Eric Lewis will NOT officiate an NBA Finals game for first time in five years due to investigation

Veteran NBA official Eric Lewis has not been selected as one of the 12 umpires who will play the NBA Finals between the Denver Nuggets and Miami Heat, as he remains under investigation by the league.

The NBA has investigated whether Lewis used a Twitter account to defend himself and other officials against online criticism.

Lewis had been chosen to work the finals in each of the past four seasons. The referees for this year’s finals were announced by the league on Thursday morning, approximately 12 hours before the start of the title series.

After some now-deleted tweets were revealed by a few Twitter users last week, the league opened an investigation into whether Lewis violated NBA rules by speaking of unauthorized conduct.

It has not been determined whether Lewis used the account, which belonged to a user named ‘Blair Cuttliff’ with the username @CuttliffBlair.” The account was briefly deactivated last week but was active again on Wednesday evening.

NBA official Eric Lewis is under investigation through a Twitter account he allegedly used

@CuttliffBlair responds to a fan during the first round of the playoffs

The account can be seen again defending Lewis

The account allegedly belonging to Lewis was seen as commentary on multiple posts

“As far as Eric Lewis and the social media posts are concerned, we are continuing to review the matter and he will not participate in the Finals,” NBA spokesman Mike Bass said Thursday.

The league has not released a timetable for the completion of its investigation into whether Lewis used the Twitter account. It also remains unknown what league discipline Lewis could face if he broke policy by discussing matters openly and without approval.

Of the 12 umpires selected for the Nuggets-Heat matchup, nine worked on the title sequence last season. Scott Foster will serve as finals referee for the 16th year, while Tony Brothers and Marc Davis have been selected for the 12th time.

Zach Zarba is now a ten-time selection, John Goble was selected for the seventh time, David Guthrie for the sixth time, Josh Tiven for the fourth time and Courtney Kirkland and James Williams have now been selected three times.

Returning to the refereeing line-up for the final are Ed Malloy, now an eight-way pick, and Bill Kennedy – chosen for the fifth time. The only first roster this year is Kevin Scott, who began working on NBA games in the 2010-2011 season.

Tyler Ford and Ben Taylor have been named alternates for the final. Foster has officiated 23 NBA Finals games, followed by Davis (18) and Brothers (15).

“The pinnacle for an NBA official is to work the NBA Finals,” said Byron Spruell, the league’s president of basketball operations.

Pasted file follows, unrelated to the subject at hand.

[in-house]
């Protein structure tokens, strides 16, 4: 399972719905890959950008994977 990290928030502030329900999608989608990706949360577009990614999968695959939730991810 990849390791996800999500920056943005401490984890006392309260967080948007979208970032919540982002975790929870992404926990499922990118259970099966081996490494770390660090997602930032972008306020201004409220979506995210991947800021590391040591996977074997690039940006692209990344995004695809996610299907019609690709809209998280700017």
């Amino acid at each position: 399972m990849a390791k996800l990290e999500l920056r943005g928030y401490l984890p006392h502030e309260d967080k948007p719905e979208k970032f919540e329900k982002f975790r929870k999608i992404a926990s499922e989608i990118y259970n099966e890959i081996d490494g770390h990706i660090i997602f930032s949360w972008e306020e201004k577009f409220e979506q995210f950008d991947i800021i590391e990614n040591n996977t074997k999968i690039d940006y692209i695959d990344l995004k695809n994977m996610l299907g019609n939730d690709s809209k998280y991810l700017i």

Davis, Guthrie and Malloy will work on Game 1 of the series on Thursday night, the league said. Typically, the 12 umpires each get to work on one of the first four games of the series.

LeBron James has also spoken out about reports that Lewis is under investigation over a burner account

LeBron James has also spoken out about reports that Lewis is under investigation over a burner account

In addition to Lewis, Kane Fitzgerald, the other referees who worked on the 2022 finals but are not working this year are Kane Fitzgerald – who left fieldwork after last season and took over as vice president of the league’s Referee Operations and Replay Center in September Director – and James Capers, who is injured.

Lewis has officiated over 1,100 games and 82 playoff games and has been rated as one of the NBA’s top officials in recent years.

Throughout his career, Lewis has been assigned six games in the NBA Finals since 2019 and the last game he was assigned was Game 1 of the Western Conference Finals between the Denver Nuggets and Los Angeles Lakers on May 16.

Lakers star James, 38, took to Twitter about Lewis on Saturday afternoon

Lakers star James, 38, took to Twitter about Lewis on Saturday afternoon

On May 25, the account claimed to be operated by Lewis’ brother Mark.

In response to the Twitter account, who claimed Lewis is behind @CuttliffBlair, a tweet said, “This is MARK Lewis. Right family (older brother).

“I’m sorry I put E in this situation, but this isn’t Watergate. You are right, the account WILL come down. Twitter shouldn’t be so vengeful. Sorry for the inconvenience.’

If Eric Lewis is found guilty, this wouldn’t be the first time burner accounts have caused a problem in the NBA.

In 2018, Philadelphia 76ers general manager Bryan Colangelo resigned after he and his wife were linked to burner accounts critical of some of the team’s players.

Not long after, then-Golden State Warriors star Kevin Durant admitted to running several burner accounts to secretly communicate with fans who criticized him or the team online.